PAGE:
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Abhijata - February 26th - Restorative


As the month of classes starts to draw to a close, the cumulative effects are showing in my body. Abhi's class began today with a looong uttanasana with elbows folded, creating more and more release to flow downwards and I was a little startled for the first time ever, to find my wrists brushing the floor! There followed a sequence of restorative poses with her usual mix of anecdotes from Guruji and Geetaji and experiential learning, where we were given the opportunity to feel each teaching point so that it was understood in our bodies as well as our minds. Sequence below.

I'm ready now to go home. Travelling alone this trip, has given me plenty of time for reflection and I'm ready to pick up the mantle of responsibility (Motherhood and Teacherhood) once more. It's genuinely wonderful to be a student rather than a teacher for a month, but I also feel curiously impotent - standing on the sidelines in medical for example. My (our) whole purpose in life is to help other people and so we need be where we are needed! Generally in medical classes there is a surplus of helpers and I'm just not pushy enough for that kind of environment - If help is needed I'll be at the front of the queue, but I have no wish to 'elbow my way in' at all.

I arrive home on Sunday having lost a night's sleep en route and then begin teaching again on Monday. Don't be surprised if I seem a little sleepy in class as the first class will begin at 11.30pm 'my time' and the second will finish at 3.30am!

Abhijata – 26th February 2020 – Restorative

Swastikasana invocation – Sit straight, sit tall and close your eyes. Make the preparations to bring yourself to the right state for class so that brain becomes receptive – leave behind your morning’s chores. Inhale in such a manner that you are energised and exhale in such a manner that you wash the brain. Make the trapezius muscle thin and release down there so that the neck is free – if the shoulders come up, this loads the brain and there can be no clarity of though with this load. So let there be a new beginning – Guruji has taught us that every day we must start afresh – each day he did a new trikonasana and he never become bored, as in his words "There was always something new to learn". If Guruji himself took this approach then we too should not shy away from accepting that this is a raw beginning. If the brain always dictates what must be done - what must come next in life - we lose that receptivity, sensitivity so learn to be quiet there.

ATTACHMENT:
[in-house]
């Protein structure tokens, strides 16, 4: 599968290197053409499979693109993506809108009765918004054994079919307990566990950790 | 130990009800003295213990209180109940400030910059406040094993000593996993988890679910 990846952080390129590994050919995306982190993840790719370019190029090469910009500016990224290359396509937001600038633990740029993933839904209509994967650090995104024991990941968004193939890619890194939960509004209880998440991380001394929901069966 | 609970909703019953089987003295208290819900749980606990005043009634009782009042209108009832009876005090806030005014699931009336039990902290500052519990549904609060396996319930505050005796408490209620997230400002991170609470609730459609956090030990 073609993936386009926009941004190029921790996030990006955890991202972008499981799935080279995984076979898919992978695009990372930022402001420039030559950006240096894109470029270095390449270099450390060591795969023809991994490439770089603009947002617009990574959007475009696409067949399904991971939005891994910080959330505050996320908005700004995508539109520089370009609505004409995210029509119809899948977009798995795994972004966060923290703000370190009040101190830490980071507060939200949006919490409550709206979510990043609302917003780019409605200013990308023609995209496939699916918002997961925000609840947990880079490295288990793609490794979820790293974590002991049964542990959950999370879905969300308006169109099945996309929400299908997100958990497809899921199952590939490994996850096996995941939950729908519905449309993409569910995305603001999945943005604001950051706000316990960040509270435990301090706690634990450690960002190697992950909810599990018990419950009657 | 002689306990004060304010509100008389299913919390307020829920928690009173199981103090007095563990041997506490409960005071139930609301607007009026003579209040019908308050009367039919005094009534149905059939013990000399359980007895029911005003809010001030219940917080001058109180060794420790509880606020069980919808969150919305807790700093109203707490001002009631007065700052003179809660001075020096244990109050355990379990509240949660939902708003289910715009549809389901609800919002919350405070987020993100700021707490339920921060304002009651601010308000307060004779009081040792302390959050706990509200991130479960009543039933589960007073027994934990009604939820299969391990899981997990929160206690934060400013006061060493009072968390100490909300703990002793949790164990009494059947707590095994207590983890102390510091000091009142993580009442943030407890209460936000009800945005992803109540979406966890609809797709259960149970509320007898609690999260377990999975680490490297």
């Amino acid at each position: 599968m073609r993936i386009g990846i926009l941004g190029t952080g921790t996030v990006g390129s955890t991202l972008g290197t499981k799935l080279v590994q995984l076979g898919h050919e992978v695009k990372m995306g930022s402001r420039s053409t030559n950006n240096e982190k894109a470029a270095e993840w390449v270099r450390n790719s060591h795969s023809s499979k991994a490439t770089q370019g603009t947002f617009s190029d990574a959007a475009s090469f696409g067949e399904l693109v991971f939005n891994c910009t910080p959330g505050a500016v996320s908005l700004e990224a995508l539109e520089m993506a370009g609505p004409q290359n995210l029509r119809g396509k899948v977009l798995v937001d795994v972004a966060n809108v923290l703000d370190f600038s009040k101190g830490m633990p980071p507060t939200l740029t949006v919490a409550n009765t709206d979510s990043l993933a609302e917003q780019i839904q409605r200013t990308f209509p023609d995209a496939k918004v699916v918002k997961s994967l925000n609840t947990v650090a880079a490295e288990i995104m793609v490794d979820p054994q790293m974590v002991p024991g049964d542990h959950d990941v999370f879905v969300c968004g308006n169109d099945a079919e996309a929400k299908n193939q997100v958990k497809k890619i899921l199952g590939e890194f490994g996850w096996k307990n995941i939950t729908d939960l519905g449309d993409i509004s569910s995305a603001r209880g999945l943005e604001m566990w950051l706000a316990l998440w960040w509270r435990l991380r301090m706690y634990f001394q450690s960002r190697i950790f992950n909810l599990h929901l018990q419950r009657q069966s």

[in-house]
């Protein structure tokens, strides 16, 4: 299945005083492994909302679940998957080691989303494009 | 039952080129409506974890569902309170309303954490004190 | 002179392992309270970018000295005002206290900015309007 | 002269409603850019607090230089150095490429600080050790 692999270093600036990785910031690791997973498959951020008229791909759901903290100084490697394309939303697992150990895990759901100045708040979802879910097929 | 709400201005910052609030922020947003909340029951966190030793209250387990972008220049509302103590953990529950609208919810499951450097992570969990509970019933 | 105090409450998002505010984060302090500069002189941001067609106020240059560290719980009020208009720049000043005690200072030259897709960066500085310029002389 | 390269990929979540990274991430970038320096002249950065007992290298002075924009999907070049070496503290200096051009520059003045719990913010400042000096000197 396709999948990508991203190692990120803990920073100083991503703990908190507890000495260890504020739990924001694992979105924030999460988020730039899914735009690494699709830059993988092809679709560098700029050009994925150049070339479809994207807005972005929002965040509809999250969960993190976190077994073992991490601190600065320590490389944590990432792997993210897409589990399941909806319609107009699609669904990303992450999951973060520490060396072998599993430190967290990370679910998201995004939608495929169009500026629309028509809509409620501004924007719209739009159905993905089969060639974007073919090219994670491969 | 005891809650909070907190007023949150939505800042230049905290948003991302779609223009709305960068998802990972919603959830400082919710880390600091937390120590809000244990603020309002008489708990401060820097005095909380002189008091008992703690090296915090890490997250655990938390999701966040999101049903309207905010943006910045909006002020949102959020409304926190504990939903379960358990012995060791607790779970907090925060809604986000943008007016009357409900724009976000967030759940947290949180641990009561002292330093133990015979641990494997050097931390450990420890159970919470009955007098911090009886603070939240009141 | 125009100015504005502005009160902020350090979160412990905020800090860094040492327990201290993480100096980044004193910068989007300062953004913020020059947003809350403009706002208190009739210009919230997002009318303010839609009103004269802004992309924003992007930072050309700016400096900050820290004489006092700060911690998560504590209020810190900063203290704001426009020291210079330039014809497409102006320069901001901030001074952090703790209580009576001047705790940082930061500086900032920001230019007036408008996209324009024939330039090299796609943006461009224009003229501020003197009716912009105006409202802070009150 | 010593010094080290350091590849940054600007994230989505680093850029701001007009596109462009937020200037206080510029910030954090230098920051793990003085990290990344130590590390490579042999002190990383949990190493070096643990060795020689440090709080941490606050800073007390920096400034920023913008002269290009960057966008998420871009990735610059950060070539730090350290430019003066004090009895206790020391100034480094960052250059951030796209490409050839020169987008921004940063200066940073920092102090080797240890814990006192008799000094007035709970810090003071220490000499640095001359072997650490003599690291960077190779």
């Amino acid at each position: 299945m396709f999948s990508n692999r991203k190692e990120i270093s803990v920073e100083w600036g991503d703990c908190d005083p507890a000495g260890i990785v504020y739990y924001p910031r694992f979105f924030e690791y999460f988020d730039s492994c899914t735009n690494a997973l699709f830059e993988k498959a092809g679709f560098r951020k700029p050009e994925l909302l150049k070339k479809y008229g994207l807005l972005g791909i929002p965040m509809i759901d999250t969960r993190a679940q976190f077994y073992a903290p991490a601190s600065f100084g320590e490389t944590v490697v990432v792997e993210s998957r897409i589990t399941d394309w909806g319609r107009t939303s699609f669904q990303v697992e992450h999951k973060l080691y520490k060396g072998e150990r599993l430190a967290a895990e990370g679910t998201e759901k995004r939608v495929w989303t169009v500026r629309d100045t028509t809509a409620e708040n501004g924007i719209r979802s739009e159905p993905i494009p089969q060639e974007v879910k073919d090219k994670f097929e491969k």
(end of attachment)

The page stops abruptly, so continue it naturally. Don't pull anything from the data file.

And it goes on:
Uttanasana – very long stay - Elbows folded to release downwards (as opposed to other modes of doing when we might pull the body downwards). The front of the body with the exhalation, release and feel how that also benefits the back of the body. The back of the body with the exhalation release and feel how that benefits the front of the body. Find out where the body gets caught. Maybe hamstrings, maybe back muscles, abdominal region – legs may need to spread further, find out! And what happens with the inhalation? If I asked you to further release with the inhalation, a different action is felt from the abdomen.

AMSwastikasana forward bend to bolster, while waiting for the rest of the class to get themselves organised.

Janu Sirsasana Head supported on bolster – Many of you are 'caught' shortening the left side of the waist. Correct that there, the left and the right waist should extend forward equally. Even the lower most portion of the back, can you come forward from there? Use the exhalation a little more forcefully to bring the sacrum and lower back forward, eveness in the sides of the trunk. Elbows wide, there should be no traffic jam at the base of the neck, release there. If the bent leg thigh comes up you cannot release the back – you may need to raise the seat a little higher for the thigh to go down and the back to release forwards. The lungs are on the back of the body as well as the front of the body (and Guruji was especially aware of the lungs action on the sides of the body too) so breathe there. This is why the forward bends are good for asthmatics, where the supine poses only further cause problems for the breathing. Backbends open the chest by contracting the back muscles (like when we are lifted up on a bolster), whereas forward bends open the back body for breathing.

Only if the lower back moves forward is it possible for you to mobilise the lower ribs, this part remains unused as also the last part of the brain is not used.

Repeat Janu Sirsasana with a prop – ideally holding slanting plank or similar – so that the hands can be much wider and feel how that spreading is possible. Feel the centre spine and how the paraspinal muscles spread – like a leaf – how it has that central line and the veins radiating out, in that manner spread. As the back is widening feel how that releases the sides of the diaphragm and you can move forward. Back becomes the leader now, it takes the centre stage for you to move forwards.

Virasana seate